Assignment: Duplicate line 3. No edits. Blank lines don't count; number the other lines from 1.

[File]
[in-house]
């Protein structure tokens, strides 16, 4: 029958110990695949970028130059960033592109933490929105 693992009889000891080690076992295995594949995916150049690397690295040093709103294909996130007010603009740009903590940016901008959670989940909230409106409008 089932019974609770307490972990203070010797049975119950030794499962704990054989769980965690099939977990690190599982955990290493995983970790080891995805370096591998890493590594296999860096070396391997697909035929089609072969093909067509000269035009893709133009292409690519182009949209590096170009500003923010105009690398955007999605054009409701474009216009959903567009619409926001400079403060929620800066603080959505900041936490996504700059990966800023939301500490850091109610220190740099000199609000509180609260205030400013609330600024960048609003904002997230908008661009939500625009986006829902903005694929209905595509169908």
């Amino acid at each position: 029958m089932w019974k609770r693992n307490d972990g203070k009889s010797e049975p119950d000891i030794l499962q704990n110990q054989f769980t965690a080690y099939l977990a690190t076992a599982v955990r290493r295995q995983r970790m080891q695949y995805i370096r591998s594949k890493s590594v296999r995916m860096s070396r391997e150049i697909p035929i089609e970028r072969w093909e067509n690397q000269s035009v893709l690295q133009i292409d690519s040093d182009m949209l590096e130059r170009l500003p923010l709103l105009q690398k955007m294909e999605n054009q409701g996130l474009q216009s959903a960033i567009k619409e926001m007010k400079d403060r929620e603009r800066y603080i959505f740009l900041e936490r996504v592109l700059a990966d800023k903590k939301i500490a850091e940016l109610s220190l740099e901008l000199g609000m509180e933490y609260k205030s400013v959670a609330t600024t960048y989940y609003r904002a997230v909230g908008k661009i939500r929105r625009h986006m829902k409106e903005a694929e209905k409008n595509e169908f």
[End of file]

């Amino acid at each position: 029958m089932w019974k609770r693992n307490d972990g203070k009889s010797e049975p119950d000891i030794l499962q704990n110990q054989f769980t965690a080690y099939l977990a690190t076992a599982v955990r290493r295995q995983r970790m080891q695949y995805i370096r591998s594949k890493s590594v296999r995916m860096s070396r391997e150049i697909p035929i089609e970028r072969w093909e067509n690397q000269s035009v893709l690295q133009i292409d690519s040093d182009m949209l590096e130059r170009l500003p923010l709103l105009q690398k955007m294909e999605n054009q409701g996130l474009q216009s959903a960033i567009k619409e926001m007010k400079d403060r929620e603009r800066y603080i959505f740009l900041e936490r996504v592109l700059a990966d800023k903590k939301i500490a850091e940016l109610s220190l740099e901008l000199g609000m509180e933490y609260k205030s400013v959670a609330t600024t960048y989940y609003r904002a997230v909230g908008k661009i939500r929105r625009h986006m829902k409106e903005a694929e209905k409008n595509e169908f």